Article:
The guidelines released Wednesday were required by a 2011 federal law.
Peanuts, tree nuts, milk and shellfish are among the food that most often most trigger reactions. But experts say more than 170 foods are known to cause reactions.
The new advice call for schools to do such things as:
—Identify children with food allergies.
—Have a plan to prevent exposures and manage any reactions.
—Train teachers or others how to use medicines like epinephrine injectors, or have medical staff to do the job.
—Plan parties or field trips free of foods that might cause a reaction; and designate someone to carry epinephrine.
—Make sure classroom activities are inclusive.
For example, don't use Peanut M&M's in a counting lesson, said John Lehr, chief executive of an advocacy group that worked on the guidelines, Food Allergy Research & Education (FARE).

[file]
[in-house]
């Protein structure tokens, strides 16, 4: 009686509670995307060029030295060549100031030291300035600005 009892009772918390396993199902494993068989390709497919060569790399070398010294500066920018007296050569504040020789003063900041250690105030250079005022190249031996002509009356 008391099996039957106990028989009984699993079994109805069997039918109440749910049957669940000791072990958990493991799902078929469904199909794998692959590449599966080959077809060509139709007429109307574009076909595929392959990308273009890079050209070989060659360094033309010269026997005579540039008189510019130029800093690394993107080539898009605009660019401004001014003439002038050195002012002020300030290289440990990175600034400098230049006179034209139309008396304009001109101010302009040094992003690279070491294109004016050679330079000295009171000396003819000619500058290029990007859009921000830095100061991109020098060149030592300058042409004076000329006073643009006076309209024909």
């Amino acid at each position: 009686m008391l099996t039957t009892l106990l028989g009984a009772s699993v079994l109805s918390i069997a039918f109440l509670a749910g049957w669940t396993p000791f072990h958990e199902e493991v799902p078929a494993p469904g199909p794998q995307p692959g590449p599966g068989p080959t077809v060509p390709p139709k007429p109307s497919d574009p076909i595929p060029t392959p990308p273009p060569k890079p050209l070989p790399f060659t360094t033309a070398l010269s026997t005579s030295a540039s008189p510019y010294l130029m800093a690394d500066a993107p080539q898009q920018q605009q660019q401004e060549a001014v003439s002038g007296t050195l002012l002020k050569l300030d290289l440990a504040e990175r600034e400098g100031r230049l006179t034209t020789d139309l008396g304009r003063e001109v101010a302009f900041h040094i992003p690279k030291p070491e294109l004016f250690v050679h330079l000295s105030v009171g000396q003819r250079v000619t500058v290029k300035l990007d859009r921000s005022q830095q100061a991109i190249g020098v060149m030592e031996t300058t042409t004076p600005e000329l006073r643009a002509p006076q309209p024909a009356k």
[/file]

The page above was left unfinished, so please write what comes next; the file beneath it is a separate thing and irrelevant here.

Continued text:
Carolyn Duff, president of the National Association of School Nurses, which worked on the guidelines, said many schools may not have policies on food allergies. "And if they do, maybe the policies aren't really comprehensive," she said.
U.S. Rep. Nita Lowey, a New York Democrat who worked on the law that led to the guidelines, said in a statement that they are a big step toward giving parents "the confidence that their children will stay safe and healthy at school."
CDC guidelines: http://www.cdc.gov/healthyyouth/foodallergies/